William Wilberforce Two Great Objects Quote

Rather ironically in light of his tremendous generosity, and through no fault of his own, Wilberforce lost his fortune near the end of his life. By the time Wilberforce was seventy years old, his oldest son had run the large dairy farm in which Wilberforce had invested much of the family fortune deep into debt. Over 50,000 pounds were owed. Wilberforce decided he needed to lease the estate and mansion where he had been living in retirement years to generate income. The final three years of his life he lived with two of his other sons, both of whom served as ministers.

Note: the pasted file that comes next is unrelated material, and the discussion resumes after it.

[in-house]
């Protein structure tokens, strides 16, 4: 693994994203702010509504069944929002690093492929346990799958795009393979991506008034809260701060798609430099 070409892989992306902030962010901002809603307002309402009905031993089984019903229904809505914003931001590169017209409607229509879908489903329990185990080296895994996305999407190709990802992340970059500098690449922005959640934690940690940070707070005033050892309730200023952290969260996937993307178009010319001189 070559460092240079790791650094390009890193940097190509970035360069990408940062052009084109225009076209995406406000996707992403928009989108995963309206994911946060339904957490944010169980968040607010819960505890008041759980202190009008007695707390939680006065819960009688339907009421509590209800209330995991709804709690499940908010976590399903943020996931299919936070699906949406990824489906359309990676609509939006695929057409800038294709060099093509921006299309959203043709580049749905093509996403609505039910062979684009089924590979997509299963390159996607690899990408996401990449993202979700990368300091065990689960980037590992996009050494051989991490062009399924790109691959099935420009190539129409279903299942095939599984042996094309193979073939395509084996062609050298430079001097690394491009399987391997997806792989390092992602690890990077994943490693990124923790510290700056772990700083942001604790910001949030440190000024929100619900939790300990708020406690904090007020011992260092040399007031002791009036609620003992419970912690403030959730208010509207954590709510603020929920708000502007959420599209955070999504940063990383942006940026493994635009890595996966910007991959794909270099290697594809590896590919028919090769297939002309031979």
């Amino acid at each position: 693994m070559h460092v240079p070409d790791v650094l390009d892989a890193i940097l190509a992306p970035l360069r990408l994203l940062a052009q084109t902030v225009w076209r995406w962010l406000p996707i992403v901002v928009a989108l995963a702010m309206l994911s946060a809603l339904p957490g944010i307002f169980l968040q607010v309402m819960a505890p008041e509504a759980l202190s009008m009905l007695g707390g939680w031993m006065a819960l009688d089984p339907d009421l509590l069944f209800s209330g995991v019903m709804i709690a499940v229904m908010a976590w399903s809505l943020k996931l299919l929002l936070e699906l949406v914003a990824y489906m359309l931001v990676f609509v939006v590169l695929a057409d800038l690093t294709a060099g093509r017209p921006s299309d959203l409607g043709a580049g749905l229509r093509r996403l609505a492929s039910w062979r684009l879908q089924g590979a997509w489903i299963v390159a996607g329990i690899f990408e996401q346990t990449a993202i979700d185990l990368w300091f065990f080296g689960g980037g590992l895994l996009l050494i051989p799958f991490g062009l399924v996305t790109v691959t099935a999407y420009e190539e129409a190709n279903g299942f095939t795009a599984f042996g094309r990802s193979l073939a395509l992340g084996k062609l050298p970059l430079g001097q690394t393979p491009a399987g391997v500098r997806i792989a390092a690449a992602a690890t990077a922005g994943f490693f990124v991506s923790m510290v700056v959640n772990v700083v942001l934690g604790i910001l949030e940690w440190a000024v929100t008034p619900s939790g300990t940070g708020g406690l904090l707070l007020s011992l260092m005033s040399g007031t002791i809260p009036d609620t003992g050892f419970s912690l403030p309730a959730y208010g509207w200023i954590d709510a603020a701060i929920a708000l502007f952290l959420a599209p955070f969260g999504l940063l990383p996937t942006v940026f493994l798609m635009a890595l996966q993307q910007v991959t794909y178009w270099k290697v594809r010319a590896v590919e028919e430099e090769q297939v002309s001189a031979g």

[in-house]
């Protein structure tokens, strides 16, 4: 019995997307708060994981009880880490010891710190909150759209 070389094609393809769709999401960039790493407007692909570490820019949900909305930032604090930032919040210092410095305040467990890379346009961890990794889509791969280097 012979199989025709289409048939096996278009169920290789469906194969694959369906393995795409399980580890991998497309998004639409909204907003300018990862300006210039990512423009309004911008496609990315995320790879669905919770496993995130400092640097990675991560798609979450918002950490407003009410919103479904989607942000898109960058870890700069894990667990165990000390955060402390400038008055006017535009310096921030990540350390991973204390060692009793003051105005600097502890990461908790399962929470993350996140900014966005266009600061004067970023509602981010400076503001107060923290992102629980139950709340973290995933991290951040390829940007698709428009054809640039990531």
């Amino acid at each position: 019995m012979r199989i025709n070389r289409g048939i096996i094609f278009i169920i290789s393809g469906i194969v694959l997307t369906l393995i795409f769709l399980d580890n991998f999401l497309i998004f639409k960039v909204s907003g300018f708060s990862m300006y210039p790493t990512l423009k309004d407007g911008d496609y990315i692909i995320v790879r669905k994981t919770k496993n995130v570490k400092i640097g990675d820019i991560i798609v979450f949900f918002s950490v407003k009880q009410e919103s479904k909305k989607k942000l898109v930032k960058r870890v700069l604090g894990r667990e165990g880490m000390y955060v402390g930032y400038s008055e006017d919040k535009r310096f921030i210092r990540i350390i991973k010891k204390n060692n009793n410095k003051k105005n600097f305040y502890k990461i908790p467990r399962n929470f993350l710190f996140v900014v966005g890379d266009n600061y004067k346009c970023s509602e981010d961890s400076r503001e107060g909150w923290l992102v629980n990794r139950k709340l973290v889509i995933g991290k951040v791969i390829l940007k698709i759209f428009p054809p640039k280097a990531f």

William Wilberforce Quote 2

A number of beneficial biographies have been written on Wilberforce in recent years: William Wilberforce, A Hero for Humanity, by Kevin Belmonte (Zondervan, 2007); Amazing Grace: William Wilberforce and the Heroic Campaign to End Slavery, by Eric Metaxas (Harperone, 2008);Amazing Grace in the Life of William Wilberforce, by John Piper (Crossway, 2007). Belmonte’s and Metaxas’s works are full-length biographies while Piper’s booklet of sixty-four pages focuses more specifically on Wilberforce’s conversion and Christian convictions that were at the foundation of his remarkable career of public service.

Copyright 2016 by Vance E. Christie